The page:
Important but, at the moment, he is by no means crucial. It seems that Capello has dismissed any notion of playing Rooney on the left of a five-man midfield, which was where he was deployed most effectively by Sir Alex Ferguson last season. "No, I know Alex played in Rome [in the Champions League game, 1-1, last season] with Rooney on the left wing. That was an idea for Alex. But I have 23 players, I have to choose the best players for every position."
When Capello starts sketching out his team for the World Cup qualifier against Croatia on Wednesday he will have many different variations to ponder. Walcott or David Beckham? 4-3-2-1, 4-4-2 or 4-5-1? Defoe or Heskey? Rooney will, as ever, be on the team sheet because, for this player at least, every England manager seems prepared to wait for ever. So how to get the best out of him? In Walcott's favour, he complements Rooney with a speed of movement not possessed by Heskey. Walcott might not have Joe Cole's ability to read a game but he is potentially a force on the counter-attack, which is presumably how England intend to play against a country who have not lost at home in 14 years.
Walcott was, in Capello's words, "incredible" in the opening stages against Andorra but, as on Saturday, he seems to drift out of matches rather too easily. Once Andorra realised his threat they crowded him out on the right wing. If Walcott plays on the right in Croatia he will be up against the experienced, and quick, Daniel Pranjic, who plays at left-back but is really a winger and likes to get forward. Is Walcott up to the job?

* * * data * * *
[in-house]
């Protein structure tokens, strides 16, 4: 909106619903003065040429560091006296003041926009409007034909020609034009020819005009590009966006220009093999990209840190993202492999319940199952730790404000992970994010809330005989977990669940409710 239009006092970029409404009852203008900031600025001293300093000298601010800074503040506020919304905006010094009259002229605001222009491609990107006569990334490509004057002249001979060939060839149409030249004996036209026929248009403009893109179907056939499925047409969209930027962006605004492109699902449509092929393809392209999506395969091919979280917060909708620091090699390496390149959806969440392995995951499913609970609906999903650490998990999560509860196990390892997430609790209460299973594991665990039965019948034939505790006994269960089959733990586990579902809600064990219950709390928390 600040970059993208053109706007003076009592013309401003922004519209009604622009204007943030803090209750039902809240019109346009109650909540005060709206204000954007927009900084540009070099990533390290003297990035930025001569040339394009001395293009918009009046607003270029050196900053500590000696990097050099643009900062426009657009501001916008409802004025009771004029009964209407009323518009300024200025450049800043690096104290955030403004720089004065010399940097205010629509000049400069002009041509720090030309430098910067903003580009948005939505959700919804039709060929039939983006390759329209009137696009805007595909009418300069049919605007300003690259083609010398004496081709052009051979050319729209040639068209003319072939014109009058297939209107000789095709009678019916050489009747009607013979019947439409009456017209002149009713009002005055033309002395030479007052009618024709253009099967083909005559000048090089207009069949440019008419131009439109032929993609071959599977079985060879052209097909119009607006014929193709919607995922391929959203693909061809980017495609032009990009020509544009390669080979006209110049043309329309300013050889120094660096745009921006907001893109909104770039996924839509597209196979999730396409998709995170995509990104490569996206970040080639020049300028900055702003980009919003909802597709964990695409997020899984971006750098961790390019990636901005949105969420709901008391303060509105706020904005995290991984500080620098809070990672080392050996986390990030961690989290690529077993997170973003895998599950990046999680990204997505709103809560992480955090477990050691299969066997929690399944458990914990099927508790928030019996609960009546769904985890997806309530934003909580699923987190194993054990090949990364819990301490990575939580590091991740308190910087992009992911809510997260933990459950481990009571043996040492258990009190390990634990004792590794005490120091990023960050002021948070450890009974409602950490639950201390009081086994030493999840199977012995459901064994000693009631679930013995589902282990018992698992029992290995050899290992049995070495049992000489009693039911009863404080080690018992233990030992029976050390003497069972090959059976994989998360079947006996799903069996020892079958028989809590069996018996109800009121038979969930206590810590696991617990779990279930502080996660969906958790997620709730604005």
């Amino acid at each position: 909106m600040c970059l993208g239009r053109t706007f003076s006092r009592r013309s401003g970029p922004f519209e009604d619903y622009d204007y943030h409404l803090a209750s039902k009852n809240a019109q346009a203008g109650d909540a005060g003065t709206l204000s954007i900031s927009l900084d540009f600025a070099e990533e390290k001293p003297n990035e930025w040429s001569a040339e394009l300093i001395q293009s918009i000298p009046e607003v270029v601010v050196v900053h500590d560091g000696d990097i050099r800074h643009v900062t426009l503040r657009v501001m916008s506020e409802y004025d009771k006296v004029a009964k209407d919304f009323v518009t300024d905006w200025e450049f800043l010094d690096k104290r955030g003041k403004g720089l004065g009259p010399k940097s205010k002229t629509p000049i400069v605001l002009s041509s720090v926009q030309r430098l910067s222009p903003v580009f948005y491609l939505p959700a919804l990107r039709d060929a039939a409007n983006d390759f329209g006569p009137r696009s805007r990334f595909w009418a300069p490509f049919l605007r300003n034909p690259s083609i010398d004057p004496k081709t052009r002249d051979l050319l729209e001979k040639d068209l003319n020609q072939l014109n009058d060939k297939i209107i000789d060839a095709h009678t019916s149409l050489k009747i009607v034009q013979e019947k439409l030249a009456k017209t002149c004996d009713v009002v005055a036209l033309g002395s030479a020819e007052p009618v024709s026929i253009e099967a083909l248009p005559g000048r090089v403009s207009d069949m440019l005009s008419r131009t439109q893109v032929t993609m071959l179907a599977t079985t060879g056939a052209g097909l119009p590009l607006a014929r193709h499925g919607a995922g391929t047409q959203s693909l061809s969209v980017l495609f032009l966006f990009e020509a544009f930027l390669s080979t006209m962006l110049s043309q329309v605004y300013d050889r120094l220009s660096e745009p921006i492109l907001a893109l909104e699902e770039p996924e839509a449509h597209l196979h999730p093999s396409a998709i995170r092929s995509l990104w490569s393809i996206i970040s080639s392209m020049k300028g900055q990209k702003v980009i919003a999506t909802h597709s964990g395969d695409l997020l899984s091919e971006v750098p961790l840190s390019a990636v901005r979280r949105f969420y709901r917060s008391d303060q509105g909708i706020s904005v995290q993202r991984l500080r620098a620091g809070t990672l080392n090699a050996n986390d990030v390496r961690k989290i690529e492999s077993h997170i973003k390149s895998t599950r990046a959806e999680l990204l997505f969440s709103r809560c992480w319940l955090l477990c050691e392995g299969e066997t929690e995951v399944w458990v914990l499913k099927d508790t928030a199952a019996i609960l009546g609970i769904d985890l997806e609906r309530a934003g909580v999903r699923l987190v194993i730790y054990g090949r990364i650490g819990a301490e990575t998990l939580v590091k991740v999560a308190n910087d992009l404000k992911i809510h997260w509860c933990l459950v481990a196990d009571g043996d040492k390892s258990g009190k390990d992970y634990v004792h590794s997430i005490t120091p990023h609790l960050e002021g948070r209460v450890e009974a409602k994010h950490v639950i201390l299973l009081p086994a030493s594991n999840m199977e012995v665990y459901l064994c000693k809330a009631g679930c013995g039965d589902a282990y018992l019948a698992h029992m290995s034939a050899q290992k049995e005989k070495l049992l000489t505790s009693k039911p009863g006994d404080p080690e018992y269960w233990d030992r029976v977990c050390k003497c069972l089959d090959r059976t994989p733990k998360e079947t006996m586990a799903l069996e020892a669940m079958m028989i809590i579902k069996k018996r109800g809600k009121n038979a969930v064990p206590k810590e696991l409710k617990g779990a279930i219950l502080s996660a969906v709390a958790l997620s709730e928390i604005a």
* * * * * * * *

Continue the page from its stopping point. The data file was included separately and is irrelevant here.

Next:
In reality, Capello is likely to regard playing Joe Cole and Walcott in the same team as too much of a risk against a side as good as Croatia. After scoring two goals which saved England, Cole is deserving of his place ahead of Stewart Downing, who looked jittery again. The first was volleyed in from Joleon Lescott's knockdown, the second slipped past the Andorra goalkeeper Koldo from Rooney's pass. Against Croatia, Wes Brown is a more solid bet than Glen Johnson at right-back, and Rio Ferdinand should be back in Lescott's place.
As if Capello needed reminding, it is not just the players he currently has at his disposal who are not completely happy. In an interview yesterday, Steven Gerrard, recovering from a groin operation, bemoaned the fact that he had only played for England in his favoured central midfield position five times out of 68. "What can you do?" asked Gerrard plaintively.
So Capello asks himself the question over the next few days whether this England team are ready to face Croatia with a radical departure from the past, with Walcott in the team to try to spark Rooney's performance. Or does he look at the odds and opt for experience, which would probably mean picking David Beckham, and hope for some joy on the counter-attack or from a free-kick. The overwhelming sense is that Capello will go with conservative instincts and hope against hope, as his predecessors did, that Rooney will finally come alive.